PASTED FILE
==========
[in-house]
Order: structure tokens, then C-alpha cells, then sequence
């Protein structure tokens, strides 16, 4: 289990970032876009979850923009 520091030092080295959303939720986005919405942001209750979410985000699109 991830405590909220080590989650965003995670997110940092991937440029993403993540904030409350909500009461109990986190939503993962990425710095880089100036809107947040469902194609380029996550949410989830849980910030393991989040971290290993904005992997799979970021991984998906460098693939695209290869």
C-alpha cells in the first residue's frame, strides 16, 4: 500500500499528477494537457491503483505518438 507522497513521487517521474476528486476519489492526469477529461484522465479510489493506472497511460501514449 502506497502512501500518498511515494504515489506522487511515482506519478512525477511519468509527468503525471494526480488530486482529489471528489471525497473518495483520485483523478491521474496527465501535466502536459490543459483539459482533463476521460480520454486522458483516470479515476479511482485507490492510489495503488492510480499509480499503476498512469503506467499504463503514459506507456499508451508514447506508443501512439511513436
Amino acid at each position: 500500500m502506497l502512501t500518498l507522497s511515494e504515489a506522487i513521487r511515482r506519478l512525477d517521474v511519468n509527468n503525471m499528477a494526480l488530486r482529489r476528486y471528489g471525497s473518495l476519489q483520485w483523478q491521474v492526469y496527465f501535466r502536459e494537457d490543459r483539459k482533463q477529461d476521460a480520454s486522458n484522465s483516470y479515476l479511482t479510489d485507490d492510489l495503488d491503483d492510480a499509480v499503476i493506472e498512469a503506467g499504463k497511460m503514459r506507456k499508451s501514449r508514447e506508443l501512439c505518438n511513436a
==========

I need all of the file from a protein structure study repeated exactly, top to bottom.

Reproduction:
[in-house]
Order: structure tokens, then C-alpha cells, then sequence
């Protein structure tokens, strides 16, 4: 289990970032876009979850923009 520091030092080295959303939720986005919405942001209750979410985000699109 991830405590909220080590989650965003995670997110940092991937440029993403993540904030409350909500009461109990986190939503993962990425710095880089100036809107947040469902194609380029996550949410989830849980910030393991989040971290290993904005992997799979970021991984998906460098693939695209290869």
C-alpha cells in the first residue's frame, strides 16, 4: 500500500499528477494537457491503483505518438 507522497513521487517521474476528486476519489492526469477529461484522465479510489493506472497511460501514449 502506497502512501500518498511515494504515489506522487511515482506519478512525477511519468509527468503525471494526480488530486482529489471528489471525497473518495483520485483523478491521474496527465501535466502536459490543459483539459482533463476521460480520454486522458483516470479515476479511482485507490492510489495503488492510480499509480499503476498512469503506467499504463503514459506507456499508451508514447506508443501512439511513436
Amino acid at each position: 500500500m502506497l502512501t500518498l507522497s511515494e504515489a506522487i513521487r511515482r506519478l512525477d517521474v511519468n509527468n503525471m499528477a494526480l488530486r482529489r476528486y471528489g471525497s473518495l476519489q483520485w483523478q491521474v492526469y496527465f501535466r502536459e494537457d490543459r483539459k482533463q477529461d476521460a480520454s486522458n484522465s483516470y479515476l479511482t479510489d485507490d492510489l495503488d491503483d492510480a499509480v499503476i493506472e498512469a503506467g499504463k497511460m503514459r506507456k499508451s501514449r508514447e506508443l501512439c505518438n511513436a